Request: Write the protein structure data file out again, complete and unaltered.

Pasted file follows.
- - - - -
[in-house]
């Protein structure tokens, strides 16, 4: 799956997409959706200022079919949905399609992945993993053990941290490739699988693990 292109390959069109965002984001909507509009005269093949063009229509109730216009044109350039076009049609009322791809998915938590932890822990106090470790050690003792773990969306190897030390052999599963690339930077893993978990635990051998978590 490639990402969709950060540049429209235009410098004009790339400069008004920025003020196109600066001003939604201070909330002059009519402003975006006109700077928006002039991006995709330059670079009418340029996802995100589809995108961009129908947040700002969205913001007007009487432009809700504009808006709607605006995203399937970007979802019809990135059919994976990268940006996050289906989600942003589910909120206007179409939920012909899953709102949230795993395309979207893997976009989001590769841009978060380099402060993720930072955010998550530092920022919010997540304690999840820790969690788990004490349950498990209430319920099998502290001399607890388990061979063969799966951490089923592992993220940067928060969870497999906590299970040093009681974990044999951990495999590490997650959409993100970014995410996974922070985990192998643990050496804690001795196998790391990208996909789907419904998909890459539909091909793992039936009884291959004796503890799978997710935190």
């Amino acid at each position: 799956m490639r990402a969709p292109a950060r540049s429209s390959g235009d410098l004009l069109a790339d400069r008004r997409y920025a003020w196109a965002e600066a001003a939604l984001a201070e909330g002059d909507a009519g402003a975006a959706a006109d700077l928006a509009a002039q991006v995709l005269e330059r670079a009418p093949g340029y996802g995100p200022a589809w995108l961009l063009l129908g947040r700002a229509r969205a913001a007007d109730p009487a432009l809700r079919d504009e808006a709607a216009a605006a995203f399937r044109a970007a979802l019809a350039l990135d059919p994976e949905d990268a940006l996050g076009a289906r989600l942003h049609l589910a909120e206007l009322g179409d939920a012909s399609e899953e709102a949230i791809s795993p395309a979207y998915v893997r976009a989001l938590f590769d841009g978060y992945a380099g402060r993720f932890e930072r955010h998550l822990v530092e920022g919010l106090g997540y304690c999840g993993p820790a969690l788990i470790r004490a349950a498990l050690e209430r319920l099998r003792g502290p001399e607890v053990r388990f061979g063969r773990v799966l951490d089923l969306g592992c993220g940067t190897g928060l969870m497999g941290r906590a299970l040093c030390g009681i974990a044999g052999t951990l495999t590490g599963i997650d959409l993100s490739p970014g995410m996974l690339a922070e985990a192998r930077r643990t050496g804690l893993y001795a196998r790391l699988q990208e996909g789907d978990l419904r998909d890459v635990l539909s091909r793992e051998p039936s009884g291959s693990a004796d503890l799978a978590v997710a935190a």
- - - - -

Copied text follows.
[in-house]
């Protein structure tokens, strides 16, 4: 799956997409959706200022079919949905399609992945993993053990941290490739699988693990 292109390959069109965002984001909507509009005269093949063009229509109730216009044109350039076009049609009322791809998915938590932890822990106090470790050690003792773990969306190897030390052999599963690339930077893993978990635990051998978590 490639990402969709950060540049429209235009410098004009790339400069008004920025003020196109600066001003939604201070909330002059009519402003975006006109700077928006002039991006995709330059670079009418340029996802995100589809995108961009129908947040700002969205913001007007009487432009809700504009808006709607605006995203399937970007979802019809990135059919994976990268940006996050289906989600942003589910909120206007179409939920012909899953709102949230795993395309979207893997976009989001590769841009978060380099402060993720930072955010998550530092920022919010997540304690999840820790969690788990004490349950498990209430319920099998502290001399607890388990061979063969799966951490089923592992993220940067928060969870497999906590299970040093009681974990044999951990495999590490997650959409993100970014995410996974922070985990192998643990050496804690001795196998790391990208996909789907419904998909890459539909091909793992039936009884291959004796503890799978997710935190």
């Amino acid at each position: 799956m490639r990402a969709p292109a950060r540049s429209s390959g235009d410098l004009l069109a790339d400069r008004r997409y920025a003020w196109a965002e600066a001003a939604l984001a201070e909330g002059d909507a009519g402003a975006a959706a006109d700077l928006a509009a002039q991006v995709l005269e330059r670079a009418p093949g340029y996802g995100p200022a589809w995108l961009l063009l129908g947040r700002a229509r969205a913001a007007d109730p009487a432009l809700r079919d504009e808006a709607a216009a605006a995203f399937r044109a970007a979802l019809a350039l990135d059919p994976e949905d990268a940006l996050g076009a289906r989600l942003h049609l589910a909120e206007l009322g179409d939920a012909s399609e899953e709102a949230i791809s795993p395309a979207y998915v893997r976009a989001l938590f590769d841009g978060y992945a380099g402060r993720f932890e930072r955010h998550l822990v530092e920022g919010l106090g997540y304690c999840g993993p820790a969690l788990i470790r004490a349950a498990l050690e209430r319920l099998r003792g502290p001399e607890v053990r388990f061979g063969r773990v799966l951490d089923l969306g592992c993220g940067t190897g928060l969870m497999g941290r906590a299970l040093c030390g009681i974990a044999g052999t951990l495999t590490g599963i997650d959409l993100s490739p970014g995410m996974l690339a922070e985990a192998r930077r643990t050496g804690l893993y001795a196998r790391l699988q990208e996909g789907d978990l419904r998909d890459v635990l539909s091909r793992e051998p039936s009884g291959s693990a004796d503890l799978a978590v997710a935190a």